The Great Debate
The Rudd government has a new strategy to win the upcoming federal election. It is to encourage Tony Abbott, the famously outspoken new opposition leader, to speak as much as possible.
Last week, the government used its parliamentary majority to move a motion compelling Mr Abbott to immediately orate for ten minutes on the topic of healthcare. When the time was up, the government allotted him an additional five minutes, presumably in the hope that he would impale himself on his own tongue.
In the same week, Kevin Rudd challenged Mr Abbott to a televised debate on health reform. Again, the thinking appears to be that the more exposure he gets - and I'm not talking about his penchant for appearing in Speedos, or budgie smugglers - the more opportunity there is for self-sabotage.
Kevin Rudd has been forced to mount a counter-attack because of polling figures which show that his prime ministerial approval rating has for first time slipped to below 50%. That and state elections in South Australia and Tasmania which saw big swings against Labor.
The focus on healthcare is partly substantive, in that the Rudd government has just unveiled a new approach to the funding of hospitals and the provision of primary care.
But it is also strategic. Healthcare is one of those touchy-feely issues that conventionally favours Labor. The government also has a published policy, whereas the opposition has yet to reveal its proposals. As an added bonus, the healthcare debate has diverted attention from the disastrous home insulation scheme and the ongoing debate over climate change, which, in the short-term at least, has hurt the government.
For this televised debate, broadcast on Tuesday lunchtime from the National Press Club in Canberra, we not only got to see Mr Rudd and Mr Abbott, but our old friend, "the worm". This is one Australian animal that I am more than happy to report on, for it gauges audience reaction to what the leaders have to say.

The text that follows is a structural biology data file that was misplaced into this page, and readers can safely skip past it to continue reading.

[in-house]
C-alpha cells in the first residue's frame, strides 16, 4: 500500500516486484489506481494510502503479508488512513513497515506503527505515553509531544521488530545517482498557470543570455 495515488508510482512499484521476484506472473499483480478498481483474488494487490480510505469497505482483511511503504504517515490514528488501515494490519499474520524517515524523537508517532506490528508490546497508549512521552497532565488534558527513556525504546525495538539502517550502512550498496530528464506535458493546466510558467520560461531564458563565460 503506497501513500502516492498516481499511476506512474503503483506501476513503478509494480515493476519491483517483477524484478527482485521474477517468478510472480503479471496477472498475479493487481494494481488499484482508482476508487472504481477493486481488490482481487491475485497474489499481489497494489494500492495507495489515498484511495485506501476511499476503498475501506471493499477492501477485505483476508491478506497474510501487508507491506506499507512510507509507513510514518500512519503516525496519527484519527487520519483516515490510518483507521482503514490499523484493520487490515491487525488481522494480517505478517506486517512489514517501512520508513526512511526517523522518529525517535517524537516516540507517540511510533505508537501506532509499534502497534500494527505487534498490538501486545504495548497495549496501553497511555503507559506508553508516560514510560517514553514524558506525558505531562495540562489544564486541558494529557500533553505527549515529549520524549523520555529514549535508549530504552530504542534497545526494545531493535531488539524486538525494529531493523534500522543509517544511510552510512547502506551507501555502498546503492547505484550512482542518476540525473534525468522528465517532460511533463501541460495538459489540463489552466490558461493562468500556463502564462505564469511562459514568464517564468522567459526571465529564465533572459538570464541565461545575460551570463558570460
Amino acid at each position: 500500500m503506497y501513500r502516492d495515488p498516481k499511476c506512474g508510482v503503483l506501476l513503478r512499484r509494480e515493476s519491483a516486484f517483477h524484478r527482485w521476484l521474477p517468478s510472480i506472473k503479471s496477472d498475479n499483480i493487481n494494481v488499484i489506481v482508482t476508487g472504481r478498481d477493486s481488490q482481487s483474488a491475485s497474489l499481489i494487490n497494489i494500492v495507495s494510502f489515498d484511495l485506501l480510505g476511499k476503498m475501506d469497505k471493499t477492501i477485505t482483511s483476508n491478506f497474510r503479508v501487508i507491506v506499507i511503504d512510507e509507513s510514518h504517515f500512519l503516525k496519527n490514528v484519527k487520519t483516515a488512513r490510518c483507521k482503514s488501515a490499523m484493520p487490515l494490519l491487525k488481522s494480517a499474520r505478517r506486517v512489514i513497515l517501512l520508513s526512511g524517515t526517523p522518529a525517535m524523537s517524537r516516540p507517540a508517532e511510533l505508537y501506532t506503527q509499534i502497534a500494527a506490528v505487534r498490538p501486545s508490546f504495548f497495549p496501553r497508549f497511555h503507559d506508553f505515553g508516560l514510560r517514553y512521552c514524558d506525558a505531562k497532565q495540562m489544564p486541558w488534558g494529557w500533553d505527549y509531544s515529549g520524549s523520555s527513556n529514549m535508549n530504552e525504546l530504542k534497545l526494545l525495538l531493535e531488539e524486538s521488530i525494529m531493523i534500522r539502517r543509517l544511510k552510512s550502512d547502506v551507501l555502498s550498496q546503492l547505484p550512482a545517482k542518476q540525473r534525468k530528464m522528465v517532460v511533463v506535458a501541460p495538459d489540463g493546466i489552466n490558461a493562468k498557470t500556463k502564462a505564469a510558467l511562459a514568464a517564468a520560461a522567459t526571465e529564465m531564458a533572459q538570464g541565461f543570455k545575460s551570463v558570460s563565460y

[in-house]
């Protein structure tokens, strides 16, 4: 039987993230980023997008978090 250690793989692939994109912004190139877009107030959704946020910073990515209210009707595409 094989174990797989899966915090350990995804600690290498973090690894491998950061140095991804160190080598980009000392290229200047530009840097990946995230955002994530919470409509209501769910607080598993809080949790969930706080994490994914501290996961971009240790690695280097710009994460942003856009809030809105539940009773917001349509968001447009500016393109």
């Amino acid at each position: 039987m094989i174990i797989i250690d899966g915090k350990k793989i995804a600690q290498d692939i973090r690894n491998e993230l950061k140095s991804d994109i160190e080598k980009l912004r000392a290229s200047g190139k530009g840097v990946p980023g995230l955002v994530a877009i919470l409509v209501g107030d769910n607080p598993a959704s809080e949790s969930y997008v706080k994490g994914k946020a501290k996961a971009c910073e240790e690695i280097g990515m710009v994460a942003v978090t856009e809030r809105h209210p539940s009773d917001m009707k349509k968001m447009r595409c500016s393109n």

The worm clearly judged Mr Rudd the winner. Indeed, the prime minister regularly found its g-spot. It liked Mr Rudd delivering the folksy stuff about how reliant we all are on public hospitals, it responded particularly well to the words "waiting lists too long", and loved his invocation of Australia's fairness doctrine (it was off the scale for his second mention of the phrase "fair go", which is always a winner in these climes).
The worm appeared to take offence at Tony Abbott. It did not like his jokes - I'm at a huge disadvantage, he claimed, "because I'm not capable of waffling for two minutes like the prime minister" - and was repelled by his negativity. Such was its downward trajectory, that at one point the worm looked like it was going to leave my television screen altogether and seek refuge in my home stereo system.
Kevin Rudd seemed to appreciate that television debates are fought in lounge rooms. Tony Abbott's put-downs were better suited for parliamentary consumption - the sort of caustic one-liners that delight the backbenches but do not really work for people sat watching on their sofas.
The rules of the Australian worm are do not go negative, do not talk in policy jargon, talk about real people, tell homespun stories and never mention the word "tax.". Doubtless the same rules apply elsewhere.
For a fuller, worm-free, account of what was said, here are a few reports.
Post-debate coverage can admittedly by terribly worm-centric, but for what's its worth the Channel Nine invertebrate called it 71 to 29 in the prime minister' favour. But it is worth pointing that the worm favoured Kim Beazley in 2001 and Mark Latham in 2004. Both went on to lose the election.
Throughout this year the Liberals have lampooned Kevin Rudd for being "Prime Minister Blah Blah", but the government seems to think that Tony Abbott will talk himself out of a job. Judging by the outcome of this debate, the government's strategy may have yielded its first outright success. After three months of negative headlines, the worm may have turned.